Our drinks orders were taken quickly, and when Inhouse Soup Critic’s chosen beverage was not available, our server recommended an excellent alternative from the extensive list of Belgian beers. Starters also arrived quickly – crab soup for him, Thai style mussels for me. Both were very tasty, and the mussels big and juicy, but it was a little surprising that no bread was served with the soup – it should have been ordered separately. After we finished, our plates were taken away quickly and as our server spotted I tiny drop of broth on the table she cleaned it promptly.

The mains – Mussels Provençal for him, Herb-crusted lamb with creamed savoy cabbage for her – took a bit longer, but we were in no rush so we used that time for discussing the performance we just saw (we both agreed especially Juliet had been fantastic) and of course for people-watching. Belgo is good place for that, as it attracts all kinds of people, from families with children to couples to groups of young people.

As we left, the queue was already stretching to the main door, which demonstrates how popular this place is, and I can see why, although I would not necessarily be willing to wait longer than 20 mins or so to get in.

The Conclusion: We both enjoyed our food, it was good solid quality: tasty, well prepared and nicely presented. The price came to around 50 pounds for 2 courses and 2 Belgian beers – not exactly cheap and cheerful but OK for London, I suppose. The tip (or service charge) was added to the bill automatically, which normally annoys me, but at Belgo Centraal, the super-efficient staff work their butts off and earn every penny.

The Verdict: Belgo Centraal is an interesting experience, but its hectic atmosphere and industrial feel may not suit everyone. Their Express Lunch (12-5pm, a course from their lunch menu + drink for £7.95 ) and Beat the Clock offer (a special menu, priced according to the time the order is placed) seem to offer good value and are worth checking out.

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Despite all their years living in Southampton, the Original Soupwoman and the Inhouse Food Critic have yet to find their favourite restaurant in Southampton. The one that always impresses and never fails to satisfy. The kind of place that when leaving, one does not think “I could have prepared a much more enjoyable meal for fraction of the price myself.”

A friend visiting from Stockholm provided a good excuse to continue the mission to find that place, and so the Soupwoman and the Food Critic, along with four friends, met in White Star Tavern on Oxford Street on a Saturday in early January.

The decor in the pub and dining areas is reassuringly traditional, with panelling and chandeliers as well as the usual wooden tables and leather armchairs here and there. It was late lunchtime, so it was very easy to find a table for our group of 6. A waitress arrived quickly to take our drinks orders, which were served promptly, but she failed to bring more menus so the group had to manage with the two that were on the table. It took a while, therefore, before everyone had decided what they wanted, and even longer before we managed to get a waitress’ attention and order our food: three fish&chips, one bangers&mash, one seasonal risotto and one parsnip gnocchi.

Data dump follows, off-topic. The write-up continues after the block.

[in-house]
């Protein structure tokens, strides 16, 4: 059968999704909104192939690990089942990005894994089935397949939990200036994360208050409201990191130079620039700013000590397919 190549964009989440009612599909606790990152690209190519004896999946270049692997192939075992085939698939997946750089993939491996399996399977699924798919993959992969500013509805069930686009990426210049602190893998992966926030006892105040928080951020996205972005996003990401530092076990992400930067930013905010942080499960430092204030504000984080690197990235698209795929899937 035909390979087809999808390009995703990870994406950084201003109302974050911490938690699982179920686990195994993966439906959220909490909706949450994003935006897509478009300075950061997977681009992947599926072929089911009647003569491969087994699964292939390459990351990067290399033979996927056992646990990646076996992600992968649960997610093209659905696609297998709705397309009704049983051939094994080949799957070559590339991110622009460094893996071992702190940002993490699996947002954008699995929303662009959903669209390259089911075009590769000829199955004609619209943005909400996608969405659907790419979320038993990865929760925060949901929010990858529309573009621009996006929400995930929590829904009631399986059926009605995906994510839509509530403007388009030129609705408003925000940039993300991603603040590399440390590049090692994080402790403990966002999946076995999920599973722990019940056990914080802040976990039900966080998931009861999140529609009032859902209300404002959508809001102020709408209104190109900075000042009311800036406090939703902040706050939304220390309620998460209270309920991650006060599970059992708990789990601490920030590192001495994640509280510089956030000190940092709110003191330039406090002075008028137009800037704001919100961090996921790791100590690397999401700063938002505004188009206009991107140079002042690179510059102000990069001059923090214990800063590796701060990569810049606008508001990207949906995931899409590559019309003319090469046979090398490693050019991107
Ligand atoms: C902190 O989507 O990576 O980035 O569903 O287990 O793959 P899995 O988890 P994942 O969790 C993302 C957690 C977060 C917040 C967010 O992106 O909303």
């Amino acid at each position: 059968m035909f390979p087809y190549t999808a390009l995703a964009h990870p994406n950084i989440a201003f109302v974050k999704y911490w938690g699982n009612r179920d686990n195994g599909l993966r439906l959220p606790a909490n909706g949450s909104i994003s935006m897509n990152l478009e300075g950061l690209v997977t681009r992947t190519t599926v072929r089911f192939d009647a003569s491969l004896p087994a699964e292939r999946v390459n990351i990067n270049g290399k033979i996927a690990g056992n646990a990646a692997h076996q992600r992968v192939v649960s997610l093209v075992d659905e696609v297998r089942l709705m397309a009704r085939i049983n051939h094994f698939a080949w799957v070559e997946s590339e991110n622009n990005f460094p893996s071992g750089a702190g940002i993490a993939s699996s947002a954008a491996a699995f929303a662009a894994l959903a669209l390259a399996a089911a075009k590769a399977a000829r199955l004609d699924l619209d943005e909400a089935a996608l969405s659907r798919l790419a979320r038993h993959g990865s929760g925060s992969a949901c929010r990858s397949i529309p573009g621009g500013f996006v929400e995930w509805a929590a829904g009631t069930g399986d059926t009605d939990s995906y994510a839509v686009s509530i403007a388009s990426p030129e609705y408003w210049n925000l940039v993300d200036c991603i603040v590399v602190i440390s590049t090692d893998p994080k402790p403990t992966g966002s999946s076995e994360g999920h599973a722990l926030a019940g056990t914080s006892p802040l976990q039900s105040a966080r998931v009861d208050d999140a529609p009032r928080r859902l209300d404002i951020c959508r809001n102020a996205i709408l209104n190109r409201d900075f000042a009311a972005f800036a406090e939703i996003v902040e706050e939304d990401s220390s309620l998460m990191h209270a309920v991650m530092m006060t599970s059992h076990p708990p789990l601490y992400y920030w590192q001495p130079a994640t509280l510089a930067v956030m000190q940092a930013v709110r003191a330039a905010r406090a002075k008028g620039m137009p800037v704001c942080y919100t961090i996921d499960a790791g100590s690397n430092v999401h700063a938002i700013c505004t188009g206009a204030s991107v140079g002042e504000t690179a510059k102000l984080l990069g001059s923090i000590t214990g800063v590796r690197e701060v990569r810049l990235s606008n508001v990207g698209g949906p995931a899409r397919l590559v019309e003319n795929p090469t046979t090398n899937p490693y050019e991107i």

Everybody around the table were making satisfied noises: sausages and mash were declared exceptionally tasty, the mushroom risotto plate was cleaned thoroughly, and the juicy and firm fish was covered with a perfect crispy batter and served with as-good-as-it-gets tartar sauce.

Soupwoman was the only one looking disappointed. Not because her gnocchi were not tasty, because they were very good – slightly crispy on the outside, fluffy inside, cheese shavings and wild mushrooms adding nice depth to the flavours of parsnip. But the portion was absolutely tiny. It was miniscule. I beggars belief why it had been listed as a main course on the lunch menu. It would have been a good starter or “small plate”, but in order to qualify as a main course, the portion should have been at least three times the size it was. If it were not for the generosity of one of her companions, who offered to share some of their fish&chips with her, the Soupwoman would have left the restaurant almost as ravenous as she came.

Eventually everyone finished their meals, and plates were taken away. But then we were completely forgotten, no-one offered us a dessert menu or coffees, although many of us would have wanted to sample their sweets as well.

Therefore we decided to ask for the bill and go back to our place for coffee and chocolates. This proved to be surprisingly challenging, as all the staff were busy chatting behind the bar, and it took a while to get their attention. Then we sat and waited for someone to get our payment (one of us was paying by credit card, so just leaving the money on the table was not an option) – but in vain. In the end we went to the till to make the payment. If it had been up to the Soupwoman, she had docked some of their tip but her friends are much nicer than her.

The Conclusion: While the food was undeniably well prepared, tasty and nicely presented, it just fell short of the full marks, partly because of disappointing portion size of the gnocchi. Also the fish&chips team weren’t convinced by the “chunky chips” (about an inch and a half thick each) served with their fish – it was too much like baked potato in disguise. The service, on the other hand, while not rude or unfriendly, was rather indifferent and uninterested. Due to the staff’s lack of attention we did not to try out their desserts so we were not able to get a full picture. This means the quest for THE restaurant in Southampton continues – eating out is not just about good food, it is about the whole experience.

The Verdict: White Star Tavern has potential to be a truly great place, but it is not quite there yet.